Supervisor: Sigurður Yngvi Kristinsson

Multiple myeloma is a malignant blood disorder which is often not diagnosed until it has caused serios organ damage. Basic research and new treatment modalities inte the past years have improved the prognosis. Monoclonal gammopathy of undetermined significance (MGUS) is a precursor to multiple myeloma. Little is known about why some individuals get MGUS and in some cases it can disappear with time (transient MGUS). Little is known about the reason for that. The aim of this thesis is to use mass spectrometry which is a new and more sensitive analysis to diagnose and follow up patients with MGUS and related disorders. We will specifically focus on those individuals with transient MGUS and hope it can help oss to further understand the origins and pathophysiology of MGUS and multiple myeloma.

Supervisor: Sigurður Yngvi Kristinsson.
Doctoral committee: Þorvarður Löve, Sigrún Þorsteinsdóttir, Stephen Harding and Malin Hultcrantz.

Graduated doctors

Monoclonal gammopathy of undetermined significance (MGUS) is the asymptomatic precursor condition of multiple myeloma and related disorders. Because MGUS is asymptomatic it almost exclusively comes to light during testing and work-up for other medical problems and most individuals with MGUS are not aware of it. This means that most research cohorts of individuals with MGUS include a skewed population with other medical problems. The aim of the thesis is to study MGUS in a screened population where the MGUS status of all is known, both with regard to the utility of MGUS diagnosis and follow-up but also to get an unbiased view of MGUS epidemiology and its complications.

Supervisor: Sigurður Yngvi Kristinsson.
Doctoral committee: Thor Aspelund, Gyða Björnsdóttir, Elías Ólafsson and Ola Landgren.

Chronic lymphocytic leukaemia (CLL) is the most common leukaemia in Western countries. It is a disease of the elderly, with a median age at diagnosis over 70 years. New treatment options have emerged since the turn of the century which have shown improved responses in clinical trials. CLL patients are at increased risk of infections, both due to the innate risk associated with CLL itself, but additionally, CLL treatment is associated with immunosuppression. In my doctoral thesis, using population-based data with all CLL patients diagnosed 1982-2013 in Sweden, I evaluated survival trends and related to changes in treatment. Furthermore I evaluated the risk of infections in CLL patients and the prognostic role of comorbidities.

Supervisor: Sigurður Yngvi Kristinsson.
Doctoral committee: Ola Landgren, Magnus Björkholm and Magnús Gottfreðsson.

Multiple myeloma is always preceded by monoclonal gammopathy of undetermined significance (MGSU). MGUS is by definition asymptomatic, and its prevalence increases with age. The etiology of MGUS is to a large extent unknown and the aim of this project was to examine the impact of obesity and diet on MGUS using data from the Icelandic Heart Association. By comparing individuals with and without MGUS with regards to obesity and diet across the lifespan we can answer important questions on lifestyle related MGUS risk.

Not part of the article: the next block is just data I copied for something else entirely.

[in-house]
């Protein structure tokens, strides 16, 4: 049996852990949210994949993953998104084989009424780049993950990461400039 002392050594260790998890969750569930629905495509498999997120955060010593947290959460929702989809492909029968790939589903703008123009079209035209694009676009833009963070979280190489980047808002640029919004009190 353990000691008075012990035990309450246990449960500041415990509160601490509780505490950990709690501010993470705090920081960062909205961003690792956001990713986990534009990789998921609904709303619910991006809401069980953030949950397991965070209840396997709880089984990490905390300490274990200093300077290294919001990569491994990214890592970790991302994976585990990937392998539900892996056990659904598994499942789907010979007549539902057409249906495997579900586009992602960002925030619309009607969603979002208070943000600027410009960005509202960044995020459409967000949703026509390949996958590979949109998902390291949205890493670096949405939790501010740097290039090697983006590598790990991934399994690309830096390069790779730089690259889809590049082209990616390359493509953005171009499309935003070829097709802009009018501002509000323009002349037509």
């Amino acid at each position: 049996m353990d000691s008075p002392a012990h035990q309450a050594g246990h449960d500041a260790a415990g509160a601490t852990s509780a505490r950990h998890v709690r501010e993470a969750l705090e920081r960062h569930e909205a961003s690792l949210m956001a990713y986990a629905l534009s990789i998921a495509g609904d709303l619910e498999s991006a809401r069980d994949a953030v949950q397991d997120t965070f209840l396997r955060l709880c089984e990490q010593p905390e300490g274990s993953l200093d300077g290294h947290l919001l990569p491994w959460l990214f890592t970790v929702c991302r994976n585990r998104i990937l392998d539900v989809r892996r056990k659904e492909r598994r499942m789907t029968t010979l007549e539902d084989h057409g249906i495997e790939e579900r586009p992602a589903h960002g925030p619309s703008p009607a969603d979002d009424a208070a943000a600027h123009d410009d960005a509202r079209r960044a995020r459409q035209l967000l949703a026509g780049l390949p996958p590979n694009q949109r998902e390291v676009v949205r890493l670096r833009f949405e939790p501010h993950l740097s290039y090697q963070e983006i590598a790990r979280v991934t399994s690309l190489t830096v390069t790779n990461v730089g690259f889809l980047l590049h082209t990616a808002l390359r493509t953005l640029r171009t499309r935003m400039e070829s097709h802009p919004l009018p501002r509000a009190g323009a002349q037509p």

Supervisor: Sigurður Yngvi Kristinsson
Doctoral committee: Sigrún Helga Lund, Laufey Steingrímsdóttir, Vilmundur Guðnason and Ola Landgren.

Multiple myeloma (MM) is a malignant disorder characterized by an uncontrolled proliferation of plasma cells in the bone marrow. MM is preceded by the precursor condition monoclonal gammopathy of undetermined significance (MGUS). MM causes lytic bone lesions and fractures, and individuals with MGUS have an increased risk of fractures. The project was divided into three parts. The aim of the first part was to compare bone mineral density (BMD) in individuals with MGUS with individuals without MGUS. The aim of the second part was to analyze relative survival in MM in Sweden during 1972-2013. The aim of the third part was to analyze the association of fractures on survival after MM diagnosis. Results from the first part of the project indicate that although individuals with MGUS do not have a decreased BMD, bone volume is increased. In the second part it was demonstrated that increased use of novel agents in MM patients improved survival in MM patients dramatically. Analysis on the association of fractures and survival in MM showed that MM patients that developed a fracture after the time of diagnosis were at twofold increased risk of dying compared to MM patients without a fracture. These results stress the importance of bone disease in MM.

Supervisor: Sigurður Yngvi Kristinsson.
Doctoral committee: Gunnar Sigurðsson, Vilmundur Guðnason and Ola Landgren.

Multiple myeloma (MM) is the second most common hematologic malignancy in Western countries. A new generation of pharmaceuticals have dramatically increased the life expectancy of patients with MM. Recent studies have implied a rise in incidence of acute myeloid leukemia (AML) and myelodysplastic syndromes (MDS) in patients previously diagnosed with MM, especially when treated with the novel agents. The reasons for this is unknown as well as the predisposing factors for AML and MDS in this group. The study plan is to gather information on all patients diagnosed with MM in Sweden from the year 1958 to 2012 and cross reference with the Swedish Cancer Registry for AML/MDS diagnoses. The information gathered will focus on diagnostic test results from blood and bone morrow, both at initial MM diagnosis and subsequent AML/MDS diagnosis as well as treatment details. The main objective is to further our knowledge in regards to risk factors for AML/MDS in patients with prior MM diagnosis. 

Supervisor: Sigurður Yngvi Kristinsson.
Doctoral committee: Ola Landgren, Magnus Bjorkholm, Anna Porwit and Magnús Karl Magnússon.